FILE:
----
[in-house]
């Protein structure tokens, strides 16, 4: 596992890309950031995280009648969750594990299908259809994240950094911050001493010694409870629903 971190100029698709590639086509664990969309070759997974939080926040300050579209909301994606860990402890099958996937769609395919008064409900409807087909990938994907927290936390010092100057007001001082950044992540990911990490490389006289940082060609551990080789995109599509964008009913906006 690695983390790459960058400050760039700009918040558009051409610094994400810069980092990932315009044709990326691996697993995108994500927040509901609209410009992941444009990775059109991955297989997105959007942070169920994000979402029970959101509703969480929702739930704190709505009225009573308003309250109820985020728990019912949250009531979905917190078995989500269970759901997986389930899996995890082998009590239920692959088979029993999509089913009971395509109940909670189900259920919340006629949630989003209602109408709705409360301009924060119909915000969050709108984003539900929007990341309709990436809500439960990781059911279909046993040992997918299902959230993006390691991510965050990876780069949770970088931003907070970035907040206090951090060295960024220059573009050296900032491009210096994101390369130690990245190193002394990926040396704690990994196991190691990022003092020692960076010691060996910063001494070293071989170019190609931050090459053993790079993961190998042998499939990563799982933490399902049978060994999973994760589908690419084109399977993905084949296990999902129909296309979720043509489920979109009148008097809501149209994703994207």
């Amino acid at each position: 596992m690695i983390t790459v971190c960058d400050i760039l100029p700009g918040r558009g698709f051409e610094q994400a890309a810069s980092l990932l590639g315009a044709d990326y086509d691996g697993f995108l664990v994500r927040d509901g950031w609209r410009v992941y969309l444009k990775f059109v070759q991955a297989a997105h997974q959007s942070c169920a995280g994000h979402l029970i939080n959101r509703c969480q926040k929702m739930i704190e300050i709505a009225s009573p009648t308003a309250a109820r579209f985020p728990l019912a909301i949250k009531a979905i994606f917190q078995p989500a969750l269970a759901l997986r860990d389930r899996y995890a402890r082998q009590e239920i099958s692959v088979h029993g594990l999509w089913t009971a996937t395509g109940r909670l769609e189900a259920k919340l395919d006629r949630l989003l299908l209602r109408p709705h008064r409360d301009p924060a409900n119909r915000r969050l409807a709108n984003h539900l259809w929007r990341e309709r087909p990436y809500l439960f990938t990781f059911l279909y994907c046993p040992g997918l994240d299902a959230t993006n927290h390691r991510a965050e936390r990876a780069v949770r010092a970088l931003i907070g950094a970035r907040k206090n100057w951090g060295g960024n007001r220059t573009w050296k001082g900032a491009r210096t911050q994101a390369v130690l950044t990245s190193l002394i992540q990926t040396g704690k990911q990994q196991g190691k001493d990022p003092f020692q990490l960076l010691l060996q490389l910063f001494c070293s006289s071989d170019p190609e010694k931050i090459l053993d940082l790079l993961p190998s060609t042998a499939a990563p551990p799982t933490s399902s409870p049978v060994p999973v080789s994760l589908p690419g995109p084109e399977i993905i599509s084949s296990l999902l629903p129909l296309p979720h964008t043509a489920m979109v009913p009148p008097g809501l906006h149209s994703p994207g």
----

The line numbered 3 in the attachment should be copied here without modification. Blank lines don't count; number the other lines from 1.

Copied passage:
């Amino acid at each position: 596992m690695i983390t790459v971190c960058d400050i760039l100029p700009g918040r558009g698709f051409e610094q994400a890309a810069s980092l990932l590639g315009a044709d990326y086509d691996g697993f995108l664990v994500r927040d509901g950031w609209r410009v992941y969309l444009k990775f059109v070759q991955a297989a997105h997974q959007s942070c169920a995280g994000h979402l029970i939080n959101r509703c969480q926040k929702m739930i704190e300050i709505a009225s009573p009648t308003a309250a109820r579209f985020p728990l019912a909301i949250k009531a979905i994606f917190q078995p989500a969750l269970a759901l997986r860990d389930r899996y995890a402890r082998q009590e239920i099958s692959v088979h029993g594990l999509w089913t009971a996937t395509g109940r909670l769609e189900a259920k919340l395919d006629r949630l989003l299908l209602r109408p709705h008064r409360d301009p924060a409900n119909r915000r969050l409807a709108n984003h539900l259809w929007r990341e309709r087909p990436y809500l439960f990938t990781f059911l279909y994907c046993p040992g997918l994240d299902a959230t993006n927290h390691r991510a965050e936390r990876a780069v949770r010092a970088l931003i907070g950094a970035r907040k206090n100057w951090g060295g960024n007001r220059t573009w050296k001082g900032a491009r210096t911050q994101a390369v130690l950044t990245s190193l002394i992540q990926t040396g704690k990911q990994q196991g190691k001493d990022p003092f020692q990490l960076l010691l060996q490389l910063f001494c070293s006289s071989d170019p190609e010694k931050i090459l053993d940082l790079l993961p190998s060609t042998a499939a990563p551990p799982t933490s399902s409870p049978v060994p999973v080789s994760l589908p690419g995109p084109e399977i993905i599509s084949s296990l999902l629903p129909l296309p979720h964008t043509a489920m979109v009913p009148p008097g809501l906006h149209s994703p994207g």